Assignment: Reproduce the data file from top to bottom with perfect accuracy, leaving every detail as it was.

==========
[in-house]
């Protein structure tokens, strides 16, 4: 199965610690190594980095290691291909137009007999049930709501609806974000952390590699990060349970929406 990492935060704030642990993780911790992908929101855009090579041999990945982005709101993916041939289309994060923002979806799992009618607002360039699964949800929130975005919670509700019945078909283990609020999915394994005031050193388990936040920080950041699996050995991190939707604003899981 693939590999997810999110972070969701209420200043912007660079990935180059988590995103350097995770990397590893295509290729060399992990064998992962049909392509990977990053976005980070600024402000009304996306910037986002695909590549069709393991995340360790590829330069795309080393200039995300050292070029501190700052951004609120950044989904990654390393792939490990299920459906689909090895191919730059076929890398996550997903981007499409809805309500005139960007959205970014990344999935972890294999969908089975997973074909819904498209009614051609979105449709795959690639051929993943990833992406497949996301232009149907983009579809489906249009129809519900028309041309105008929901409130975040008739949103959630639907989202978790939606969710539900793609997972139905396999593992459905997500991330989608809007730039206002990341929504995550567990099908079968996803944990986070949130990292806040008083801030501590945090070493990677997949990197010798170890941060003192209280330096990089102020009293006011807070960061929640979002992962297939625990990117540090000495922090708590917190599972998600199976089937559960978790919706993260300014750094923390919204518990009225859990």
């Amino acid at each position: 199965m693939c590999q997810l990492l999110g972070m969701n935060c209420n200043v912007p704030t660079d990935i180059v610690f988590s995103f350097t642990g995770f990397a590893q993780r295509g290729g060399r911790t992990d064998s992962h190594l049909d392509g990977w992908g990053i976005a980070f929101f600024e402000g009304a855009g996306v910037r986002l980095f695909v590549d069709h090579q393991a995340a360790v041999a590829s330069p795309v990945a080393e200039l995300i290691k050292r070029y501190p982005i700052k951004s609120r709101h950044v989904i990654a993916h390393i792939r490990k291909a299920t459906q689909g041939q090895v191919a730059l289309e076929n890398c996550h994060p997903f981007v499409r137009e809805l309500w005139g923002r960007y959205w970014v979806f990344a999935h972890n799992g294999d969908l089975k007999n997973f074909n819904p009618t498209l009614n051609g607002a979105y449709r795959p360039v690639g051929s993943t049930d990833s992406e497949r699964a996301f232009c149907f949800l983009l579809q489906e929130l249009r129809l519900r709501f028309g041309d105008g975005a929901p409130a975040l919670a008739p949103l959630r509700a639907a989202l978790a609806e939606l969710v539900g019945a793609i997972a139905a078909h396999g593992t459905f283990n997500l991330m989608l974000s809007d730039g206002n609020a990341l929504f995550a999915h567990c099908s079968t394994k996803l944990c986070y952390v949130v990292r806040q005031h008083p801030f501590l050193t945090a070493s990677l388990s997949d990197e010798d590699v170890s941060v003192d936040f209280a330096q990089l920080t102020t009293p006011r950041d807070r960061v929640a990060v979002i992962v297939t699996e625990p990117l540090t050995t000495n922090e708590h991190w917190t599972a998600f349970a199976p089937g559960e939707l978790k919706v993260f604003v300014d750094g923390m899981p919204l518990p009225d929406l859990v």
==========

[in-house]
């Protein structure tokens, strides 16, 4: 199965610690190594980095290691291909137009007999049930709501609806974000952390590699990060349970929406 990492935060704030642990993780911790992908929101855009090579041999990945982005709101993916041939289309994060923002979806799992009618607002360039699964949800929130975005919670509700019945078909283990609020999915394994005031050193388990936040920080950041699996050995991190939707604003899981 693939590999997810999110972070969701209420200043912007660079990935180059988590995103350097995770990397590893295509290729060399992990064998992962049909392509990977990053976005980070600024402000009304996306910037986002695909590549069709393991995340360790590829330069795309080393200039995300050292070029501190700052951004609120950044989904990654390393792939490990299920459906689909090895191919730059076929890398996550997903981007499409809805309500005139960007959205970014990344999935972890294999969908089975997973074909819904498209009614051609979105449709795959690639051929993943990833992406497949996301232009149907983009579809489906249009129809519900028309041309105008929901409130975040008739949103959630639907989202978790939606969710539900793609997972139905396999593992459905997500991330989608809007730039206002990341929504995550567990099908079968996803944990986070949130990292806040008083801030501590945090070493990677997949990197010798170890941060003192209280330096990089102020009293006011807070960061929640979002992962297939625990990117540090000495922090708590917190599972998600199976089937559960978790919706993260300014750094923390919204518990009225859990």
């Amino acid at each position: 199965m693939c590999q997810l990492l999110g972070m969701n935060c209420n200043v912007p704030t660079d990935i180059v610690f988590s995103f350097t642990g995770f990397a590893q993780r295509g290729g060399r911790t992990d064998s992962h190594l049909d392509g990977w992908g990053i976005a980070f929101f600024e402000g009304a855009g996306v910037r986002l980095f695909v590549d069709h090579q393991a995340a360790v041999a590829s330069p795309v990945a080393e200039l995300i290691k050292r070029y501190p982005i700052k951004s609120r709101h950044v989904i990654a993916h390393i792939r490990k291909a299920t459906q689909g041939q090895v191919a730059l289309e076929n890398c996550h994060p997903f981007v499409r137009e809805l309500w005139g923002r960007y959205w970014v979806f990344a999935h972890n799992g294999d969908l089975k007999n997973f074909n819904p009618t498209l009614n051609g607002a979105y449709r795959p360039v690639g051929s993943t049930d990833s992406e497949r699964a996301f232009c149907f949800l983009l579809q489906e929130l249009r129809l519900r709501f028309g041309d105008g975005a929901p409130a975040l919670a008739p949103l959630r509700a639907a989202l978790a609806e939606l969710v539900g019945a793609i997972a139905a078909h396999g593992t459905f283990n997500l991330m989608l974000s809007d730039g206002n609020a990341l929504f995550a999915h567990c099908s079968t394994k996803l944990c986070y952390v949130v990292r806040q005031h008083p801030f501590l050193t945090a070493s990677l388990s997949d990197e010798d590699v170890s941060v003192d936040f209280a330096q990089l920080t102020t009293p006011r950041d807070r960061v929640a990060v979002i992962v297939t699996e625990p990117l540090t050995t000495n922090e708590h991190w917190t599972a998600f349970a199976p089937g559960e939707l978790k919706v993260f604003v300014d750094g923390m899981p919204l518990p009225d929406l859990v």